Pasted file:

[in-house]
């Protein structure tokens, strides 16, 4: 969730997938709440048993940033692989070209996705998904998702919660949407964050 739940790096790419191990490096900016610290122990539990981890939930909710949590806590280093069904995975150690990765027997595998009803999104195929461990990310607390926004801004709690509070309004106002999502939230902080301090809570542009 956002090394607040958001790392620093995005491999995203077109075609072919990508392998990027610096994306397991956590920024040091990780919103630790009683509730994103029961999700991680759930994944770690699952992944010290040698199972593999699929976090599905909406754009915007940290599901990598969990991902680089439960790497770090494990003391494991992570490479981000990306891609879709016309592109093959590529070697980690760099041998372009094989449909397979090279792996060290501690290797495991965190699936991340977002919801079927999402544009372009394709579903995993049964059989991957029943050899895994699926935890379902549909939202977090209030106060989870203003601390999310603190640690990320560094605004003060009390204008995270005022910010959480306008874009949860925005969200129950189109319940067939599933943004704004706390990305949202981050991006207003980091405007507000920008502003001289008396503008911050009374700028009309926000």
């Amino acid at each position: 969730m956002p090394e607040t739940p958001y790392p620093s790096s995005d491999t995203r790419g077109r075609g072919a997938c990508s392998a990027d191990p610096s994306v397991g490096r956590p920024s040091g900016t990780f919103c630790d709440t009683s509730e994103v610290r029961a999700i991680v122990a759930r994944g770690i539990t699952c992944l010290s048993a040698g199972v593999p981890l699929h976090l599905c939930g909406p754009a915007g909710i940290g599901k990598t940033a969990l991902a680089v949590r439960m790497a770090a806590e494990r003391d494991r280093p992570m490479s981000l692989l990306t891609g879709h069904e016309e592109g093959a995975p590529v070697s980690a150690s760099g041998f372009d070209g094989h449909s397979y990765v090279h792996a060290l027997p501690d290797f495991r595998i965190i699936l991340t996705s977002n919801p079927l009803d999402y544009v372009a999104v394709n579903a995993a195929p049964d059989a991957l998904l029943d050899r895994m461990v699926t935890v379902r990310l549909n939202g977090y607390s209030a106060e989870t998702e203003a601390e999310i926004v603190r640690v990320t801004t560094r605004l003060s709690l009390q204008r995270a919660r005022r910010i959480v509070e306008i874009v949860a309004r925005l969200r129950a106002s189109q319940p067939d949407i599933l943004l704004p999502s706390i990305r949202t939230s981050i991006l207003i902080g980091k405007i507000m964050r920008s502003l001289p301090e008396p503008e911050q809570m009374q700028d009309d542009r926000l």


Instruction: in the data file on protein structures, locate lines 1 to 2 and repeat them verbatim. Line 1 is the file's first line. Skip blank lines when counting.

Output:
[in-house]
């Protein structure tokens, strides 16, 4: 969730997938709440048993940033692989070209996705998904998702919660949407964050 739940790096790419191990490096900016610290122990539990981890939930909710949590806590280093069904995975150690990765027997595998009803999104195929461990990310607390926004801004709690509070309004106002999502939230902080301090809570542009 956002090394607040958001790392620093995005491999995203077109075609072919990508392998990027610096994306397991956590920024040091990780919103630790009683509730994103029961999700991680759930994944770690699952992944010290040698199972593999699929976090599905909406754009915007940290599901990598969990991902680089439960790497770090494990003391494991992570490479981000990306891609879709016309592109093959590529070697980690760099041998372009094989449909397979090279792996060290501690290797495991965190699936991340977002919801079927999402544009372009394709579903995993049964059989991957029943050899895994699926935890379902549909939202977090209030106060989870203003601390999310603190640690990320560094605004003060009390204008995270005022910010959480306008874009949860925005969200129950189109319940067939599933943004704004706390990305949202981050991006207003980091405007507000920008502003001289008396503008911050009374700028009309926000």